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Paradoxical Drug Reactions - Alcohol / Benzodiazepines

I recently took an online survey and believe that I have adult ADHD. The psychiatrist I spoke with said it was Bipolar II primarily on the basis that I didn’t have paradoxical drug reactions (a glass of wine relaxes me (doesn’t make me wild) and benzodiazepines work as prescribed (relax me).

He strongly believed that the lack of this effect completely ruled out ADHD. I saw nothing in the DSM criteria online that mention this effect. Is this a legitimate “determinative” factor in diagnosing adult ADHD?



There may be some anecdotal evidence to that diagnostic method, but I’m not aware of it. This article explains how to get an accurate ADHD diagnosis: As with any medical situation, if you are unsure of your physician or diagnosis, seek a second opinion.

ADDconnect Moderator, Author & Mom to Tween Boy with ADHD and LDs

Posted by adhdmomma on Aug 19, 2014 at 12:27pm

I’ll go one step further—what on earth is that idiot talking about and what cereal box did he find his medical degree in?

The “paradoxical reaction” is with STIMULANTS.

This so infuriates me—there is some pathological objection to making an ADHD diagnosis, and it gets mislabeled as everything else.

I firmly believe that at least a third of the young women in college labeled with “depression” actually have Inattentive ADHD—I’ve seen too many of them that don’t have the attention span to be depressed.

Dr. Ed’s quick test—if I can make them smile, even if for just an instant, it’s not depression.

Posted by Pirate on Sep 05, 2014 at 7:17am

You may or may not have ADHD, you need to see a specialist in ADHD, to help you find out.

Actually in my case, strong to large doses of alcohol or benzodiazepines do have paradoxical reactions to a degree- I become very hyped up and out of control.

It is important you get the correct diagnosis. Because such matters are subjective, they can always be wrong. Only time and perseverance will truly reveal to you the true nature of your difficulties.

Posted by Michael Freeman on Sep 04, 2015 at 10:47am

I counter your opinion regarding the paradoxical reaction is only for stimulants.  I’m diagnosed ADHD & I have a paradoxical reaction to most medications.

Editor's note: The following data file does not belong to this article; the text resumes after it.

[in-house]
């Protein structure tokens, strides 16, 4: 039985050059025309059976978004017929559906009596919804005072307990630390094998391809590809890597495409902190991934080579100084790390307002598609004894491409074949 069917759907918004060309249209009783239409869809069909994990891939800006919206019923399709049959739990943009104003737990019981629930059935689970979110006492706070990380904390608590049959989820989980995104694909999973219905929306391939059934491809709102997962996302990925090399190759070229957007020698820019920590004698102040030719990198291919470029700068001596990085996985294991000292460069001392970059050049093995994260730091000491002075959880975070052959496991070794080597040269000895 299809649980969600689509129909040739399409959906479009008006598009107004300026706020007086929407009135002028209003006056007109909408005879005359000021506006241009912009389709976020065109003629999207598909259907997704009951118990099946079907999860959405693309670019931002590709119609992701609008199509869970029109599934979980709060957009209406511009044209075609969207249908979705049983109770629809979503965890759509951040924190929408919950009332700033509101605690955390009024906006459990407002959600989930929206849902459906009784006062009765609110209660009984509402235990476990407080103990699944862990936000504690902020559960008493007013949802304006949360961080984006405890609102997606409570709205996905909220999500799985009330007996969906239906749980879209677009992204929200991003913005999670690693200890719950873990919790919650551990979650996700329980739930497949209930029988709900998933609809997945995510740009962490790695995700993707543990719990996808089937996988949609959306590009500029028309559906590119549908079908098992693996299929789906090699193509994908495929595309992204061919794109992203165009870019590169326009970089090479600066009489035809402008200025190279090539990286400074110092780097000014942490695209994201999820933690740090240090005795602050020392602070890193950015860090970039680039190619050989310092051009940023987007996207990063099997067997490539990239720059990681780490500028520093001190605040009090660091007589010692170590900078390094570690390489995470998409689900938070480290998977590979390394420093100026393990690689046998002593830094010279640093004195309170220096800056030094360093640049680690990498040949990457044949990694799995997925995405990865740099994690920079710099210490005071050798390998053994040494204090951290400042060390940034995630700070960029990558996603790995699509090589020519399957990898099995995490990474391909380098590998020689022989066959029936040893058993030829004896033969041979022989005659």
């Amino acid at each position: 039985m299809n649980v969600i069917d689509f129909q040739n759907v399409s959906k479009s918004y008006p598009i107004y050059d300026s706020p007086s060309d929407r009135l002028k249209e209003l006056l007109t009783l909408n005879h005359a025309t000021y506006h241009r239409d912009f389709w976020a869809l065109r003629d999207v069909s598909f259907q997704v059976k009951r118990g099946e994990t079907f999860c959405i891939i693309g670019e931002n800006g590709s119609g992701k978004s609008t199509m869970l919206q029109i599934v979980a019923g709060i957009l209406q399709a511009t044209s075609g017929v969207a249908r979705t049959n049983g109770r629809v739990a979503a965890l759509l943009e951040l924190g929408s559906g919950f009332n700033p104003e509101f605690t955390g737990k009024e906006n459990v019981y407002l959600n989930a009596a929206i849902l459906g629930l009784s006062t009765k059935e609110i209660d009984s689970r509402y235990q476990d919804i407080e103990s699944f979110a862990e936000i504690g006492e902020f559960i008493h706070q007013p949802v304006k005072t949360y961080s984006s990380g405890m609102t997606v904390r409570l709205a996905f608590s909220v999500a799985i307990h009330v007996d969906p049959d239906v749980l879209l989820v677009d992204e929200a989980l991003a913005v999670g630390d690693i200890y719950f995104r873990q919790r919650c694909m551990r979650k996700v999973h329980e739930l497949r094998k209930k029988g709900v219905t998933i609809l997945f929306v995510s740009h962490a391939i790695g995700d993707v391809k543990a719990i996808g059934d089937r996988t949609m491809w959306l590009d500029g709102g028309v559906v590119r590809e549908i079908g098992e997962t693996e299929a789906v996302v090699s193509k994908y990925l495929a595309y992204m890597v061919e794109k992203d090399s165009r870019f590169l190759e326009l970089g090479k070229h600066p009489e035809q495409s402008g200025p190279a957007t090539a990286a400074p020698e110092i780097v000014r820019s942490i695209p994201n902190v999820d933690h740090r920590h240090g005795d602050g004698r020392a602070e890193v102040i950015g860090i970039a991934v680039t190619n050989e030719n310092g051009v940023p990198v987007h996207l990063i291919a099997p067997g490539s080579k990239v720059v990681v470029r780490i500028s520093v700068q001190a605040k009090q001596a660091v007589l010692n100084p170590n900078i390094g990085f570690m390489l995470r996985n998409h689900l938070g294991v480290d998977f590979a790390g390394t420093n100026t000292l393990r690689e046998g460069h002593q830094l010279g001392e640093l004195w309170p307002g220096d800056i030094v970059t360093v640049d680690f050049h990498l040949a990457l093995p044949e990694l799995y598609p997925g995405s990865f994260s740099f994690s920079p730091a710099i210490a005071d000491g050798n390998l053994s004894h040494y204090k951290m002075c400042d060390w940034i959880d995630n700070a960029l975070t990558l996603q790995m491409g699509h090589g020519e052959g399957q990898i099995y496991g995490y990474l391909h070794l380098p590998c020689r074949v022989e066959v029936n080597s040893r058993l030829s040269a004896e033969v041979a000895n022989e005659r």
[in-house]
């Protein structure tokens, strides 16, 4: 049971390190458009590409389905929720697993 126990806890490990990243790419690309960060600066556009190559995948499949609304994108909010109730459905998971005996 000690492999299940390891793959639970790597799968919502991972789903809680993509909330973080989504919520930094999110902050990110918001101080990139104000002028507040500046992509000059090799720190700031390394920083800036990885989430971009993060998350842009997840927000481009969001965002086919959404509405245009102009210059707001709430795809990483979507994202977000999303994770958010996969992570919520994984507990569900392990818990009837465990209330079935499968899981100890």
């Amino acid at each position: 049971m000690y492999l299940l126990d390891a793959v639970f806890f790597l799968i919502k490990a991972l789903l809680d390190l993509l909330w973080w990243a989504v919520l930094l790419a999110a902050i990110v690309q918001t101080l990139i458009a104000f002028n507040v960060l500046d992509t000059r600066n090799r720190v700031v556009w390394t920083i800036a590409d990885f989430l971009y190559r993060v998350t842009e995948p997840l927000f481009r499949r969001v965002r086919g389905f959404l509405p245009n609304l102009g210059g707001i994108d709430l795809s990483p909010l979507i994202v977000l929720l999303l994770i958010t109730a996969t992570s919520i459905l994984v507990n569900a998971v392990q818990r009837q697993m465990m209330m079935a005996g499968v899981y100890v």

Alcohol is a stimulant for me, it’s like drinking cocaine.. I get totally wired & can’t sleep.  Modafinil (provigil) mellows me out & snaps me to attention.. and it’s a serious stimulant.

Benzodiazepienes are a major stimulant for me.  I take them & I get VERY wired, the reason I’m up at 2:36am instead of being lights out like I should be.

Posted by Bayberuth on Mar 30, 2017 at 9:39am

I also challenge the idea of paradox, especially as a diagnostic criteria, unless it is a small piece of the puzzle and there is more to it.

For example, if I am suspecting anxiety and not ADHD-Hyperactive, and I find out that stimulants make symptoms worse, it supports my suspicion, but I would not consider it conclusive on its own.

I have never seen anything in research that supports this.However,  psychopharmacology is not my scope of practice, nor is it something that I have done a deep dive in researching.

When most people talk about paradoxical effects, it has been on the superficial level of, “I take a stimulant, and it appears to mellow me out.”

When you look at the brain impact, “I take a stimulant; it activates my prefrontal cortex and my impulse control and executive functioning work better.” This is not a paradox.

Posted by Dr. Eric on Mar 30, 2017 at 1:45pm

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